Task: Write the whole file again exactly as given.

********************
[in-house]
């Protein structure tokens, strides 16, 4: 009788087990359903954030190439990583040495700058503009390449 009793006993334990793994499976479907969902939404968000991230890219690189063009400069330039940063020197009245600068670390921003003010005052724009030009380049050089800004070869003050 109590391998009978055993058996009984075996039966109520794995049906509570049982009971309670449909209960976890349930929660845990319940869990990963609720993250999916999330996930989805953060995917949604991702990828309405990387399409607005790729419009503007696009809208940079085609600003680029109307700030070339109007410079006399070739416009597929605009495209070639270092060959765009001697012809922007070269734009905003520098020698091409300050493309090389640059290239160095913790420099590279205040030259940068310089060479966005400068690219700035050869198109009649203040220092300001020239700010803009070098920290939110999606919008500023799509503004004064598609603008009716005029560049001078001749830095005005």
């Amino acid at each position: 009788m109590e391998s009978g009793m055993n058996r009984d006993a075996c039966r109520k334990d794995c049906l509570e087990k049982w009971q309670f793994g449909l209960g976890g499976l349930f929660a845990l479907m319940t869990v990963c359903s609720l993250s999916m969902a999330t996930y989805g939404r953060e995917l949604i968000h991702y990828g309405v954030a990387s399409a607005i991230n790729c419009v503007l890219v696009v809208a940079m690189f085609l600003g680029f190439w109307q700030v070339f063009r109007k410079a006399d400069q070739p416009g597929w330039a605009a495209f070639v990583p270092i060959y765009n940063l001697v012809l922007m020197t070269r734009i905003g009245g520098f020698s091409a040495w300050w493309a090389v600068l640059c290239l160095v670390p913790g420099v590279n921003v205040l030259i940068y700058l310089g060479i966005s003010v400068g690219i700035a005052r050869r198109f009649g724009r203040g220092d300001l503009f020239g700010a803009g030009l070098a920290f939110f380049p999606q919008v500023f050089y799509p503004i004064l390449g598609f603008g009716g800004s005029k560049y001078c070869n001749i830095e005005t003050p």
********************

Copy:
[in-house]
């Protein structure tokens, strides 16, 4: 009788087990359903954030190439990583040495700058503009390449 009793006993334990793994499976479907969902939404968000991230890219690189063009400069330039940063020197009245600068670390921003003010005052724009030009380049050089800004070869003050 109590391998009978055993058996009984075996039966109520794995049906509570049982009971309670449909209960976890349930929660845990319940869990990963609720993250999916999330996930989805953060995917949604991702990828309405990387399409607005790729419009503007696009809208940079085609600003680029109307700030070339109007410079006399070739416009597929605009495209070639270092060959765009001697012809922007070269734009905003520098020698091409300050493309090389640059290239160095913790420099590279205040030259940068310089060479966005400068690219700035050869198109009649203040220092300001020239700010803009070098920290939110999606919008500023799509503004004064598609603008009716005029560049001078001749830095005005």
């Amino acid at each position: 009788m109590e391998s009978g009793m055993n058996r009984d006993a075996c039966r109520k334990d794995c049906l509570e087990k049982w009971q309670f793994g449909l209960g976890g499976l349930f929660a845990l479907m319940t869990v990963c359903s609720l993250s999916m969902a999330t996930y989805g939404r953060e995917l949604i968000h991702y990828g309405v954030a990387s399409a607005i991230n790729c419009v503007l890219v696009v809208a940079m690189f085609l600003g680029f190439w109307q700030v070339f063009r109007k410079a006399d400069q070739p416009g597929w330039a605009a495209f070639v990583p270092i060959y765009n940063l001697v012809l922007m020197t070269r734009i905003g009245g520098f020698s091409a040495w300050w493309a090389v600068l640059c290239l160095v670390p913790g420099v590279n921003v205040l030259i940068y700058l310089g060479i966005s003010v400068g690219i700035a005052r050869r198109f009649g724009r203040g220092d300001l503009f020239g700010a803009g030009l070098a920290f939110f380049p999606q919008v500023f050089y799509p503004i004064l390449g598609f603008g009716g800004s005029k560049y001078c070869n001749i830095e005005t003050p």